Increase girls' access to primary and secondary education in rural Kenya.
Activities» We will help mothers generate enough extra income from their surplus crops, to be able to send their daughters to school.
» We will work closely with the mothers and the wider community to advocate for the importance of educating girls.
We will ask parents to complete a questionnaire to demonstrate improvements in household investment in girls education. We will monitor attendance records at our partner schools.
Our project will increase food security, reduce poverty and increase access to education for girls in Ndhiwa.
Thanks to this project, there are already more girls than boys in our partner schools, and every daughter of a trainee was able to go to secondary school last year.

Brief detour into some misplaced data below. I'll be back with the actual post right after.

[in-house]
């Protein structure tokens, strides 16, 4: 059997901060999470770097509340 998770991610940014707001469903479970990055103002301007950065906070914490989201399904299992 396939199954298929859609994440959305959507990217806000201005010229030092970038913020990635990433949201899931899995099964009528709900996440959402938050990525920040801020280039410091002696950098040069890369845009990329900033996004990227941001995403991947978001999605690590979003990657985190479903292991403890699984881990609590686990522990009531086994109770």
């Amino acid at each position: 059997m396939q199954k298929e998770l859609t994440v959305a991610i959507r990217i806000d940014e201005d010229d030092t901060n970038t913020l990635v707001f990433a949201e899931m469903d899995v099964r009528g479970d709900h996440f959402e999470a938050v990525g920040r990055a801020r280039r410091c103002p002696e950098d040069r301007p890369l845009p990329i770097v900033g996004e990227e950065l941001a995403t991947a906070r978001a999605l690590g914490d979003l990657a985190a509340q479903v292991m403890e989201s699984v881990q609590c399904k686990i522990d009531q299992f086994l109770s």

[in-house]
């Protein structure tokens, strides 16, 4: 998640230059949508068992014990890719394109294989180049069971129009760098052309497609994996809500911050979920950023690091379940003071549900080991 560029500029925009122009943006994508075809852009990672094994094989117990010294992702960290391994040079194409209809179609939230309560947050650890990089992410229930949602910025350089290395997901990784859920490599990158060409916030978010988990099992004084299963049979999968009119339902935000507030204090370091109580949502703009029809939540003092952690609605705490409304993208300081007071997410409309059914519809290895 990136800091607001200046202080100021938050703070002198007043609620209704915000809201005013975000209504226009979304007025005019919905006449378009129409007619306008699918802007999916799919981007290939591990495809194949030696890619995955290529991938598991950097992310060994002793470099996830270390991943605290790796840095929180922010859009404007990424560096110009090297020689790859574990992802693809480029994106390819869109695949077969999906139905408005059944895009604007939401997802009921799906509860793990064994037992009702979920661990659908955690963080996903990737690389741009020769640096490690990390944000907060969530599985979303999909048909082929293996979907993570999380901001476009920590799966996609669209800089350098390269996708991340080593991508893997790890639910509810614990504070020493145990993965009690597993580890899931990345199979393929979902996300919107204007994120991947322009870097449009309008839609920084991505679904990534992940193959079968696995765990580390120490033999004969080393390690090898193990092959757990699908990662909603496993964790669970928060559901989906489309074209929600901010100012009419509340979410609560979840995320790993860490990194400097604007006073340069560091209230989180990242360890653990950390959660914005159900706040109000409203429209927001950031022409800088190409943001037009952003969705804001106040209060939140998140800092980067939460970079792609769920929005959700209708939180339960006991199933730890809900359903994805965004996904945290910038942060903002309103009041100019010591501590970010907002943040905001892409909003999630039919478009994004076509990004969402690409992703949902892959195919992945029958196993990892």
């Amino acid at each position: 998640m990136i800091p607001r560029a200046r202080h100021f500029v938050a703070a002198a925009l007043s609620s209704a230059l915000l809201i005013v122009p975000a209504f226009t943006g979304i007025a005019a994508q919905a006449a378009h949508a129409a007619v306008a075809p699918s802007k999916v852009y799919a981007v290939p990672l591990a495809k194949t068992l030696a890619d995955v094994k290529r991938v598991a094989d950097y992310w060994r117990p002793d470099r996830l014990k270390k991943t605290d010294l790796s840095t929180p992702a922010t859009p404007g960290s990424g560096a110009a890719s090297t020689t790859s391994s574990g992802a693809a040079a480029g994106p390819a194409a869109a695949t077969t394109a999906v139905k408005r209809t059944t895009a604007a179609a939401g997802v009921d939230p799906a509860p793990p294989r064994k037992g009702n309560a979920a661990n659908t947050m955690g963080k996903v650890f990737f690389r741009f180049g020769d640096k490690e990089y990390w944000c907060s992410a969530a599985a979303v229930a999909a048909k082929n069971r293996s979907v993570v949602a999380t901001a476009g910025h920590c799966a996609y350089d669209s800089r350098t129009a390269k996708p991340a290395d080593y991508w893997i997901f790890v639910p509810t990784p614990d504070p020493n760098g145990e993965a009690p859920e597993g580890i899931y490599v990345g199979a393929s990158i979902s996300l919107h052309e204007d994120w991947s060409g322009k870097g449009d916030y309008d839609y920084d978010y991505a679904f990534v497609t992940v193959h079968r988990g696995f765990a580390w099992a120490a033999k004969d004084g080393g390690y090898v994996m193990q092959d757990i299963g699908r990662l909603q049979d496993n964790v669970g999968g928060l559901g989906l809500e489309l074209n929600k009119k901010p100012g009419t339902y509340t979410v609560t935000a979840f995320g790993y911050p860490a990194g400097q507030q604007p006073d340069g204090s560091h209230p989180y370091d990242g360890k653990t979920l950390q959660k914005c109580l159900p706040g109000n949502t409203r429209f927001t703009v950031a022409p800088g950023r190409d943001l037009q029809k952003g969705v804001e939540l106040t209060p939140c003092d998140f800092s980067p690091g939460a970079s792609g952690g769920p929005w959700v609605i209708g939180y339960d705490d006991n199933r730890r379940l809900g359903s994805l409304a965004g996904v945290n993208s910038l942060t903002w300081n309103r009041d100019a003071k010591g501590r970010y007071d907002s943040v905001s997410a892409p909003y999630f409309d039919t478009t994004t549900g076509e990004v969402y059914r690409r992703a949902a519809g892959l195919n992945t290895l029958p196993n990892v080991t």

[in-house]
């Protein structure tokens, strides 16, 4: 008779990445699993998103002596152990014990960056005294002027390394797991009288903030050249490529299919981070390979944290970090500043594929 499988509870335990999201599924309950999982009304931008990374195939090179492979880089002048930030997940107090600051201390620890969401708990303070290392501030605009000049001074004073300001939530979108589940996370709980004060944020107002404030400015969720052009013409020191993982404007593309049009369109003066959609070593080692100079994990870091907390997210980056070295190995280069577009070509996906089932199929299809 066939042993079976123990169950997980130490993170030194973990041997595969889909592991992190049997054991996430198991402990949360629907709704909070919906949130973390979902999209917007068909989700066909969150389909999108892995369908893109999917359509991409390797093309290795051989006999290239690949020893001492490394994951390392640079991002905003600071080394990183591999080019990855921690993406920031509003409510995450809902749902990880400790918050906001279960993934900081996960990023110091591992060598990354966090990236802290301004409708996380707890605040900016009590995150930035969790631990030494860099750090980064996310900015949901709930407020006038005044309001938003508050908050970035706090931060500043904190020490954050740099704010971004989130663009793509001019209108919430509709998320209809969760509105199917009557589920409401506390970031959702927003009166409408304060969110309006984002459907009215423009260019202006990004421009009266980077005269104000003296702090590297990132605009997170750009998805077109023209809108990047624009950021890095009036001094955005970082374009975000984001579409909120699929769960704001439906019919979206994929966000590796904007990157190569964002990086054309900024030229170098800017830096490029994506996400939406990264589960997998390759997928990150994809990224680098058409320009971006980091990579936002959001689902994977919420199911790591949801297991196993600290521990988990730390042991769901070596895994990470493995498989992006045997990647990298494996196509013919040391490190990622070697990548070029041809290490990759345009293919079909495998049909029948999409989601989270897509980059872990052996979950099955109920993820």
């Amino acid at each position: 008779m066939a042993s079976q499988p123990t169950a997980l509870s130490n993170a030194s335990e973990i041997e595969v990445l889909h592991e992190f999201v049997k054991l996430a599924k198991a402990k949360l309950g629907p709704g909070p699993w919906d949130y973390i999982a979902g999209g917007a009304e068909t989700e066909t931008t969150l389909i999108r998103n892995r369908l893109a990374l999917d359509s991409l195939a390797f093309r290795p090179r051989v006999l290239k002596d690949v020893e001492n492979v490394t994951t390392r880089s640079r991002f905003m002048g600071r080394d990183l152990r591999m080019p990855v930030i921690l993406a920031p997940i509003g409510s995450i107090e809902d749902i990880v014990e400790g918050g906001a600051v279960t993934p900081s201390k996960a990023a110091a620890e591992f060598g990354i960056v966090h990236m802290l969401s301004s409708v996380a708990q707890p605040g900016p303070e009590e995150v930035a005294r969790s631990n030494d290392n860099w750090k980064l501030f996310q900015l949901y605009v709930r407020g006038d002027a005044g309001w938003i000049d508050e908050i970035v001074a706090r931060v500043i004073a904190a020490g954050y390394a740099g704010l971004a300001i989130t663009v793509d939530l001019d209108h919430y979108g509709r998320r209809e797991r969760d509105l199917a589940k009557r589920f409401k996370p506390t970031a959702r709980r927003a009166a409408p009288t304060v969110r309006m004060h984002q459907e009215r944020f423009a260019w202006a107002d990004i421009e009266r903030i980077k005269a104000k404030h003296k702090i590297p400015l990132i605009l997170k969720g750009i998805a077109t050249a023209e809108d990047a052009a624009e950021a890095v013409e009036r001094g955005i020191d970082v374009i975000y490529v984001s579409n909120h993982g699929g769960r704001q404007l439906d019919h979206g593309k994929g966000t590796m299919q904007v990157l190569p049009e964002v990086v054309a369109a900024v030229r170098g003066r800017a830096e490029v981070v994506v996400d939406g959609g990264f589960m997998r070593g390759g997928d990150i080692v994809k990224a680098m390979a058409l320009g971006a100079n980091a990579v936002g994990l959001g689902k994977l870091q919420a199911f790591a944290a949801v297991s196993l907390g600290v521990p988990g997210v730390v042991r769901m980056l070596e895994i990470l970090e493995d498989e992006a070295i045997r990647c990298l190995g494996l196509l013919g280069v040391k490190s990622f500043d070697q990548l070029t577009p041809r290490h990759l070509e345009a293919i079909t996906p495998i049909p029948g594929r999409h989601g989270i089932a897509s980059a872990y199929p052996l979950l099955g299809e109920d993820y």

We expect this impact to be replicated in our new partner schools. We will demonstrate the impact through close monitoring of those trained and through girls' attendance records in our new partner schools.
The success of agricultural projects is often influenced by droughts and seasonal weather changes.
We mitigate these risks by encouraging trainees to adopt a range of short, medium and long term crops to ensure both short term and long term financial gains.
We also offer financial training to ensure that women save income to allow for poor seasons.
We provide personal support for women throughout their involvement in the project.
We will provide detailed outlines of the training given and of the resources provided to the 125 women.
We will provide case studies of the women involved in the project, including photos, videos and interviews.
We will collect regular impact data and provide reports after 6 and 12 months.
Budget - Project Cost: £5,000Loading graph....
Amount Heading Description £2,500 training costs 1 weeks training for 125 women £625 tools agricultural tools for the women that need them £1,250 seeds and fertiliser start up seeds and fertiliser £625 transport and food transport and food provided for women trained